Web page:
Kristina Wong has crashed Miss Chinatown pageants as a pimply, cigar-smoking, over-the-hill contestant.
She has posed as a rabid Jeremy Lin fan, waving sexually suggestive signs at the NBA player’s games. On a sewing machine in her Koreatown apartment, she makes vagina puppets out of colored felt.
So when she found herself in front of television cameras discussing the popularity of Asian women on the dating scene, Wong was in her element.
“Suck it, white ladies! I got it! I had to live under your shadow all through high school and now I’m the hottest thing on earth and I can do anything and some crazy white guy will still like this,” Wong declared before spitting and loudly blowing her nose.
The clip from the cable TV network Fusion went viral, with more than 100,000 views on YouTube. Some observers found the performance tasteless, while others praised Wong for skewering a dating preference rooted in stereotypes of Asian females as exotic and submissive.
Wong, 35, has been the bane of white men with Asian fetishes since her college days at UCLA, when she created a fake mail-order bride website to expose them. She moved on to other topics, including crazy cat ladies and depression in Asian American women, while touring her one-woman shows in a pink Mercedes powered by vegetable oil.
Wong’s work is taught in college classrooms, and she is well known in Asian American theater circles. But only recently has she reached a wider audience, starting with an essay on the XO Jane website: “9 Wack Things White Guys Say to Deny Their Asian Fetish.”
Wong’s decorum-breaching humor has brought attention to an issue familiar to Asian Americans but not often raised in mainstream media. Even positive racial stereotypes can be damaging, Wong argues, as can being loved for the wrong reasons. Her inspiration for diving back into the race debate was the Trayvon Martin verdict.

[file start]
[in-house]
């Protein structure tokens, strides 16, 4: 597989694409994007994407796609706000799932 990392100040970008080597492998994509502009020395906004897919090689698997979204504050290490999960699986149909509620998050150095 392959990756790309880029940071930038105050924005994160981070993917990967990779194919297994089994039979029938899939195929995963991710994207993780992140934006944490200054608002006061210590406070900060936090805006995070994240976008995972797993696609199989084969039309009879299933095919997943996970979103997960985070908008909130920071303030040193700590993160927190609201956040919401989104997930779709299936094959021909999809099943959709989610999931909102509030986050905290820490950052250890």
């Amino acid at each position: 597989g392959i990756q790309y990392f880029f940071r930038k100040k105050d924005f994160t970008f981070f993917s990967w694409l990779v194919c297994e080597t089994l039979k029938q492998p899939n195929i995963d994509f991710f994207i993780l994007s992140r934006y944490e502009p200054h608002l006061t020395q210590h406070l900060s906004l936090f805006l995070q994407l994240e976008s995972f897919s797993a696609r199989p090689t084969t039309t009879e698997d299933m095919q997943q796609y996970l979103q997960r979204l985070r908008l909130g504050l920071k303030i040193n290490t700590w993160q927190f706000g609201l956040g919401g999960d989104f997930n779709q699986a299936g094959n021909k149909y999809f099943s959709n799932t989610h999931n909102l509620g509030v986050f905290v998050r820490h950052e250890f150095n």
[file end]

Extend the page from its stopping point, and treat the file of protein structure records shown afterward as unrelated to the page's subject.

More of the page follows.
“She makes us all aware about ourselves and the things that come out of our mouths,” said Paul Tei, who has directed several of Wong’s stage productions. “OK, you’re attracted to Asian women. How many do you really know? What is it you’re really attracted to?”
Wong grew up in San Francisco, the daughter of an accountant and a bank employee. Her parents were born in the United States but still subscribed to a Chinese immigrant mantra — in Wong’s words, “Go to med school, marry a Chinese doctor, have Chinese doctor babies who are bilingual.” The burden of those expectations has been a recurring theme in her work.
At UCLA, Wong considered an acting career but found it limiting to execute someone else’s vision. A Chicano theater class made her realize she could write and perform her own material.
Her senior project, “Big Bad Chinese Mama,” superficially resembles a website for American men seeking demure brides from Asia. To lure unsuspecting daters, she posted links to the site in chat rooms and took out ads in a local weekly.
Men logged on only to be scolded by Wong, in her “Chinese Mama” guise, for their “patriarchal, colonialist longings” and “sick sexual desires.” The women’s online profiles were parodies of subservience: “My life is but to serve ME. Get your own damn beer.”
After college, Wong began showing up at Miss Chinatown pageants in a tiara and sash as a former second-runner-up named Fannie Wong. Fannie’s outrageous garb was matched by her behavior: doing push-ups on the red carpet, humping people’s legs like a dog, chugging Jack Daniels. She sometimes got as far as signing autographs and granting media interviews in a thick Brooklyn accent before being thrown out by security.
At the same time she was mocking the culture of ethnic beauty pageants, Wong was selling everything from Janet Jackson postcards to microwave ovens on eBay to pay her bills. Hostessing at a restaurant, she ran into classmates from UCLA who had careers her parents would approve of.
Her one-woman show “Wong Flew Over the Cuckoo’s Nest,” about suicide and depression in Asian American women, allowed her to quit her side jobs but subjected her to an exhausting touring schedule. The constant traveling hurt her personal life, and there was an emotional toll exacted by portraying deeply depressed characters night after night.